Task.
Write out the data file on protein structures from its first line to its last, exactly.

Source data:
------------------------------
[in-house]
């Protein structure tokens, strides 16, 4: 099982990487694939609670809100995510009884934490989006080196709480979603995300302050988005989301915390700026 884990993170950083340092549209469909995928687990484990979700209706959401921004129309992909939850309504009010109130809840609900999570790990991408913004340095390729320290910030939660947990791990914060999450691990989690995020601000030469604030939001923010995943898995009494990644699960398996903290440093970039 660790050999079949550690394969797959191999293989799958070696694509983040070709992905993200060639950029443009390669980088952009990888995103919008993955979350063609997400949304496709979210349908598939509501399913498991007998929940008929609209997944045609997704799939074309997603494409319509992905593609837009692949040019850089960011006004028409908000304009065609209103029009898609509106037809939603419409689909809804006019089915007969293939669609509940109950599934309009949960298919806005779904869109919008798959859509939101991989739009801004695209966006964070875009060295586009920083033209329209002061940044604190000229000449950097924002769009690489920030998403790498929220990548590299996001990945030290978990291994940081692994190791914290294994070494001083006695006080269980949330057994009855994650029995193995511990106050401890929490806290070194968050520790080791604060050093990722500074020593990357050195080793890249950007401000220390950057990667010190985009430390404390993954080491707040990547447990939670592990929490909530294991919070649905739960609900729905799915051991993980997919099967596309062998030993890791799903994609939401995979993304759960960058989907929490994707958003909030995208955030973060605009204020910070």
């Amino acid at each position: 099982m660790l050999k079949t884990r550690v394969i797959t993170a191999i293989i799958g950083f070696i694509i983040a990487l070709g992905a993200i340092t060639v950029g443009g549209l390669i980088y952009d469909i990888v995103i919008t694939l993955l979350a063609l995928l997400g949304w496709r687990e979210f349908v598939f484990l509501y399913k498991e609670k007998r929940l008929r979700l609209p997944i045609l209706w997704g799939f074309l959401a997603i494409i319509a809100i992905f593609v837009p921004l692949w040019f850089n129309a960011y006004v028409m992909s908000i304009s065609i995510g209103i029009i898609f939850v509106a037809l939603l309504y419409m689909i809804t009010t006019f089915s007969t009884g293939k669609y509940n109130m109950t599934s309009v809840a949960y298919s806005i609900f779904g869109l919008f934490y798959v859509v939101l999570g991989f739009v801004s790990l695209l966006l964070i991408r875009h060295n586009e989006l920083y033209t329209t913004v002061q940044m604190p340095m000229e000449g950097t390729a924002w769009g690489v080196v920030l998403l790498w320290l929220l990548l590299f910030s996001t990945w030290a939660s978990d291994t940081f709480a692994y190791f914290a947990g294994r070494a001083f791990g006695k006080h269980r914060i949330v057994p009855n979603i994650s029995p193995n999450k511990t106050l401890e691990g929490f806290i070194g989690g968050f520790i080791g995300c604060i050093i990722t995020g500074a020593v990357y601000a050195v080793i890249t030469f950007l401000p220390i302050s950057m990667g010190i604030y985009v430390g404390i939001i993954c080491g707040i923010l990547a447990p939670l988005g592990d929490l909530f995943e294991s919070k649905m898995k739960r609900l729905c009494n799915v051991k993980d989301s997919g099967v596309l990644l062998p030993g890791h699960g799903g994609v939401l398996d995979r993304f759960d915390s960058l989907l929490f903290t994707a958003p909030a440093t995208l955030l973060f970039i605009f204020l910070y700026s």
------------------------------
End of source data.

[in-house]
């Protein structure tokens, strides 16, 4: 099982990487694939609670809100995510009884934490989006080196709480979603995300302050988005989301915390700026 884990993170950083340092549209469909995928687990484990979700209706959401921004129309992909939850309504009010109130809840609900999570790990991408913004340095390729320290910030939660947990791990914060999450691990989690995020601000030469604030939001923010995943898995009494990644699960398996903290440093970039 660790050999079949550690394969797959191999293989799958070696694509983040070709992905993200060639950029443009390669980088952009990888995103919008993955979350063609997400949304496709979210349908598939509501399913498991007998929940008929609209997944045609997704799939074309997603494409319509992905593609837009692949040019850089960011006004028409908000304009065609209103029009898609509106037809939603419409689909809804006019089915007969293939669609509940109950599934309009949960298919806005779904869109919008798959859509939101991989739009801004695209966006964070875009060295586009920083033209329209002061940044604190000229000449950097924002769009690489920030998403790498929220990548590299996001990945030290978990291994940081692994190791914290294994070494001083006695006080269980949330057994009855994650029995193995511990106050401890929490806290070194968050520790080791604060050093990722500074020593990357050195080793890249950007401000220390950057990667010190985009430390404390993954080491707040990547447990939670592990929490909530294991919070649905739960609900729905799915051991993980997919099967596309062998030993890791799903994609939401995979993304759960960058989907929490994707958003909030995208955030973060605009204020910070």
């Amino acid at each position: 099982m660790l050999k079949t884990r550690v394969i797959t993170a191999i293989i799958g950083f070696i694509i983040a990487l070709g992905a993200i340092t060639v950029g443009g549209l390669i980088y952009d469909i990888v995103i919008t694939l993955l979350a063609l995928l997400g949304w496709r687990e979210f349908v598939f484990l509501y399913k498991e609670k007998r929940l008929r979700l609209p997944i045609l209706w997704g799939f074309l959401a997603i494409i319509a809100i992905f593609v837009p921004l692949w040019f850089n129309a960011y006004v028409m992909s908000i304009s065609i995510g209103i029009i898609f939850v509106a037809l939603l309504y419409m689909i809804t009010t006019f089915s007969t009884g293939k669609y509940n109130m109950t599934s309009v809840a949960y298919s806005i609900f779904g869109l919008f934490y798959v859509v939101l999570g991989f739009v801004s790990l695209l966006l964070i991408r875009h060295n586009e989006l920083y033209t329209t913004v002061q940044m604190p340095m000229e000449g950097t390729a924002w769009g690489v080196v920030l998403l790498w320290l929220l990548l590299f910030s996001t990945w030290a939660s978990d291994t940081f709480a692994y190791f914290a947990g294994r070494a001083f791990g006695k006080h269980r914060i949330v057994p009855n979603i994650s029995p193995n999450k511990t106050l401890e691990g929490f806290i070194g989690g968050f520790i080791g995300c604060i050093i990722t995020g500074a020593v990357y601000a050195v080793i890249t030469f950007l401000p220390i302050s950057m990667g010190i604030y985009v430390g404390i939001i993954c080491g707040i923010l990547a447990p939670l988005g592990d929490l909530f995943e294991s919070k649905m898995k739960r609900l729905c009494n799915v051991k993980d989301s997919g099967v596309l990644l062998p030993g890791h699960g799903g994609v939401l398996d995979r993304f759960d915390s960058l989907l929490f903290t994707a958003p909030a440093t995208l955030l973060f970039i605009f204020l910070y700026s």